This plan is adding four more years to what we routinely cover with public funding (not private, for profit funding). Bernie Sander’s plan is an investment in our citizens and is actually the first, and most important step in addressing our vast income inequality and the cycle of poverty in which many Americans are mired.
Bernie Sanders plan to publicly fund college tuition isn’t some radical, socialist plan. It is merely an expansion of what we already have had and the vast majority of Americans would consider a basic Right and that is tax payer funded education for K – 12.
The folks who oppose this plan keep harping on the higher taxes it would entail. But people are ALREADY paying for school (or they are choosing not to go because of the expense). They are taking out loans from financial institutions that are for profit, so that extra cost is built in on top of the actual tuition cost. These loans can handicap their ability to invest later on. Make it impossible to buy a home or save for retirement.
Publicly supported education means that the entire society invests in the current generation of students. They do not end up with crippling loans and can begin to build wealth right out of school. Since this is tax supported, the wealthiest Americans make the larger investment while the poor may actually truly be going to school for free. This is the single most important element in breaking the cycle of poverty and starting to address our vast income inequality.
It’s not as if we don’t already do this. We have publicly supported education K – 12. What Bernie is proposing is at the state and local level being able to expand that to include 4 years of college level education. So we would have K – BA publicly supported. I would also include vocational schools in this program as there is a huge need for skilled workers in many areas.
So, what we are talking about is shifting where the costs for school get covered. Right now we have an extremely unequal system in which everyone incurs the same costs (this isn’t really true because the rich send their kids to elite schools, but let’s assume kids going to the same school) attending a certain community college. The wealthier kids may have parents that can pay for all or most and they graduate with no debt and begin to build wealth. The poor kids graduate and the early years of their careers are spent paying back that crippling debt. Over the course of their working lives, the folks who started so late investing in their own lives because they started in debt means that their total wealth development over the course of their careers is a fraction of what the debt free kids were able to achieve.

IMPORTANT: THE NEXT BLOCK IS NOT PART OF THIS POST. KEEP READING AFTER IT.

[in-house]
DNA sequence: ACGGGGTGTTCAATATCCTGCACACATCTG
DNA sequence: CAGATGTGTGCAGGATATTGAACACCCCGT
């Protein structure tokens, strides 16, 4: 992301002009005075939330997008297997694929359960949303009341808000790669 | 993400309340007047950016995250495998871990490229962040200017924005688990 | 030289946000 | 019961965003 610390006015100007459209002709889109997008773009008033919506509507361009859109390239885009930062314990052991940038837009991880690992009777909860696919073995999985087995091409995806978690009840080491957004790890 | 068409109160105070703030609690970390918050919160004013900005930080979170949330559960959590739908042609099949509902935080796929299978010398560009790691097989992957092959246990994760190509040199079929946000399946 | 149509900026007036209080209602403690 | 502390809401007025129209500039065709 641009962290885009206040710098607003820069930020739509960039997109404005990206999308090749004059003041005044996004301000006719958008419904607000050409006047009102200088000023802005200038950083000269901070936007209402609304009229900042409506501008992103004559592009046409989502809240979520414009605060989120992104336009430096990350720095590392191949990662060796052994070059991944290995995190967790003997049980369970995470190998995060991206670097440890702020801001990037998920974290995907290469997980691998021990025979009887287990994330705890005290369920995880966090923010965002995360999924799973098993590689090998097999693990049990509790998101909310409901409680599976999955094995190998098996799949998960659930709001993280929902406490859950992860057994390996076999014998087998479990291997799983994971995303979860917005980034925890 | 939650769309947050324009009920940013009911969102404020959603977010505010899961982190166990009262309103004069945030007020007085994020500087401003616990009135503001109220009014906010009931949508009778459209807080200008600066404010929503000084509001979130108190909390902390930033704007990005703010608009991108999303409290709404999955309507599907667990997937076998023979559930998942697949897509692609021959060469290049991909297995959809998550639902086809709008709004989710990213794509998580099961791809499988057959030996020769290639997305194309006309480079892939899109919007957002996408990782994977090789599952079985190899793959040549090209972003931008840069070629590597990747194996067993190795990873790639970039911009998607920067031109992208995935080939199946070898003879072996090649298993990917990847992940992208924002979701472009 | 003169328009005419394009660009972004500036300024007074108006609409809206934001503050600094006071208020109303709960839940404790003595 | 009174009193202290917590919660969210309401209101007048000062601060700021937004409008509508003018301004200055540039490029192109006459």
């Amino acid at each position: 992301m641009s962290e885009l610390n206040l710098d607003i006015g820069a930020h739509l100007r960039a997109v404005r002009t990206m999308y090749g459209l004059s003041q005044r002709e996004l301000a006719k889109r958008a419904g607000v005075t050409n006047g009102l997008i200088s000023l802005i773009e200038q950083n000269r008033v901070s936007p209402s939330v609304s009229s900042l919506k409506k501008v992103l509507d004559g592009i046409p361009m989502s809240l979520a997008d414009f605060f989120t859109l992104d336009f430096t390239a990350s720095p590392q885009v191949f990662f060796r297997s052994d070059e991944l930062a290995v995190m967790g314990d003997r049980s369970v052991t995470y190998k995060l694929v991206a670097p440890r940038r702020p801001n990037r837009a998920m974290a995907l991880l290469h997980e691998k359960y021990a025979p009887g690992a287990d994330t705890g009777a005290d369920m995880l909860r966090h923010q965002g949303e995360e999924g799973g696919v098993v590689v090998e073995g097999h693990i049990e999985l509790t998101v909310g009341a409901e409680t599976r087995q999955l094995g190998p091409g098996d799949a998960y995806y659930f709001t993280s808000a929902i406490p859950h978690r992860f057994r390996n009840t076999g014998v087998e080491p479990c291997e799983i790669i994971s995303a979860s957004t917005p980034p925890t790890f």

Public support of education would mean that poor kids could attend school and enter the work force on a level playing field with the kids who came from more well off backgrounds. And this isn’t even taking into account that because of the cost issue, many kids simply do not go on to higher education, despite the fact that it is increasingly difficult to find any kind of living wage job if you haven’t been to college.
This is virtually a no brainer. I can understand people opposing this purely on a self interest, class basis. If you are one of the richest Americans, you will be paying proportionally more for this. But, even if you are middle class and your taxes go up to cover this, you will be able to send your kids to college and it will be publicly funded. So you are still better off. Of course there are always the folks that don’t have kids and whine about paying for other people’s kids. To that I say “Suck it up and stop complaining. If these kids get education and decent jobs, maybe you won’t have to be paying for the massive industrial prison system we currently use to keep them in line.” In other words, we are already incurring the costs of NOT doing this.